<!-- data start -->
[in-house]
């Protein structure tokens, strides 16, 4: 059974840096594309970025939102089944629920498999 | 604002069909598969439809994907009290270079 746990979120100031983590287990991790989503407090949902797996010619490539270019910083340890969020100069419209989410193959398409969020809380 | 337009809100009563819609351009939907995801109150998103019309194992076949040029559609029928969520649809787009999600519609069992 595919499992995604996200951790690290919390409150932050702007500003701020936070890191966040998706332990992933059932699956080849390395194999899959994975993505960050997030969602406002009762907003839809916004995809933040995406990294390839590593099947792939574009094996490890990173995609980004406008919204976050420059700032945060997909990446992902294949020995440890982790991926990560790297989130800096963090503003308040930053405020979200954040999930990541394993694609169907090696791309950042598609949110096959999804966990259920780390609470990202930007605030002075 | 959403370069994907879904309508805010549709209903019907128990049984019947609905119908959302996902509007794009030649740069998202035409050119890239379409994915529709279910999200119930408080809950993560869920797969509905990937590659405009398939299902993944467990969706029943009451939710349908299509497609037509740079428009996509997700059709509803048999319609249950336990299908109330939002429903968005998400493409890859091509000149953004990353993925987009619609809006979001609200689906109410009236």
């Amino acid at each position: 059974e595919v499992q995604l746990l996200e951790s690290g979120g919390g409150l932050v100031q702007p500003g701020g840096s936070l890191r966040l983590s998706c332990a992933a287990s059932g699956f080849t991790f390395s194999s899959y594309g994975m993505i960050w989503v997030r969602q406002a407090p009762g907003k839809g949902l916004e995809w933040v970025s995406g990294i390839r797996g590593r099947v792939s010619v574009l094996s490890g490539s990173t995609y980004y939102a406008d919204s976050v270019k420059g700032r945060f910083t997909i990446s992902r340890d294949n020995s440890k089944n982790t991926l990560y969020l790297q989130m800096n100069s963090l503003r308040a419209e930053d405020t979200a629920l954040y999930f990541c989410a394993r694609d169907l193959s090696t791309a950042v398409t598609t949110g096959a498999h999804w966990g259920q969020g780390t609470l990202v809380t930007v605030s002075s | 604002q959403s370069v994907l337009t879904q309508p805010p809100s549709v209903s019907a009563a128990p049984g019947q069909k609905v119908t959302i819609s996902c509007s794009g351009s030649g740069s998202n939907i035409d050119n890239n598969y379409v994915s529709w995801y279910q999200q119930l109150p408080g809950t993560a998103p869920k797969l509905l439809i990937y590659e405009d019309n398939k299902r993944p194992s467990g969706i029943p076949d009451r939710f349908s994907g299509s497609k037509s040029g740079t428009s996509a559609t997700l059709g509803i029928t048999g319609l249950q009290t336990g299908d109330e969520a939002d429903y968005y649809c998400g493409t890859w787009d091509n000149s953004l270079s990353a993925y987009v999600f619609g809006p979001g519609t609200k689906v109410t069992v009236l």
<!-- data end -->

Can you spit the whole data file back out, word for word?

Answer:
[in-house]
């Protein structure tokens, strides 16, 4: 059974840096594309970025939102089944629920498999 | 604002069909598969439809994907009290270079 746990979120100031983590287990991790989503407090949902797996010619490539270019910083340890969020100069419209989410193959398409969020809380 | 337009809100009563819609351009939907995801109150998103019309194992076949040029559609029928969520649809787009999600519609069992 595919499992995604996200951790690290919390409150932050702007500003701020936070890191966040998706332990992933059932699956080849390395194999899959994975993505960050997030969602406002009762907003839809916004995809933040995406990294390839590593099947792939574009094996490890990173995609980004406008919204976050420059700032945060997909990446992902294949020995440890982790991926990560790297989130800096963090503003308040930053405020979200954040999930990541394993694609169907090696791309950042598609949110096959999804966990259920780390609470990202930007605030002075 | 959403370069994907879904309508805010549709209903019907128990049984019947609905119908959302996902509007794009030649740069998202035409050119890239379409994915529709279910999200119930408080809950993560869920797969509905990937590659405009398939299902993944467990969706029943009451939710349908299509497609037509740079428009996509997700059709509803048999319609249950336990299908109330939002429903968005998400493409890859091509000149953004990353993925987009619609809006979001609200689906109410009236």
């Amino acid at each position: 059974e595919v499992q995604l746990l996200e951790s690290g979120g919390g409150l932050v100031q702007p500003g701020g840096s936070l890191r966040l983590s998706c332990a992933a287990s059932g699956f080849t991790f390395s194999s899959y594309g994975m993505i960050w989503v997030r969602q406002a407090p009762g907003k839809g949902l916004e995809w933040v970025s995406g990294i390839r797996g590593r099947v792939s010619v574009l094996s490890g490539s990173t995609y980004y939102a406008d919204s976050v270019k420059g700032r945060f910083t997909i990446s992902r340890d294949n020995s440890k089944n982790t991926l990560y969020l790297q989130m800096n100069s963090l503003r308040a419209e930053d405020t979200a629920l954040y999930f990541c989410a394993r694609d169907l193959s090696t791309a950042v398409t598609t949110g096959a498999h999804w966990g259920q969020g780390t609470l990202v809380t930007v605030s002075s | 604002q959403s370069v994907l337009t879904q309508p805010p809100s549709v209903s019907a009563a128990p049984g019947q069909k609905v119908t959302i819609s996902c509007s794009g351009s030649g740069s998202n939907i035409d050119n890239n598969y379409v994915s529709w995801y279910q999200q119930l109150p408080g809950t993560a998103p869920k797969l509905l439809i990937y590659e405009d019309n398939k299902r993944p194992s467990g969706i029943p076949d009451r939710f349908s994907g299509s497609k037509s040029g740079t428009s996509a559609t997700l059709g509803i029928t048999g319609l249950q009290t336990g299908d109330e969520a939002d429903y968005y649809c998400g493409t890859w787009d091509n000149s953004l270079s990353a993925y987009v999600f619609g809006p979001g519609t609200k689906v109410t069992v009236l």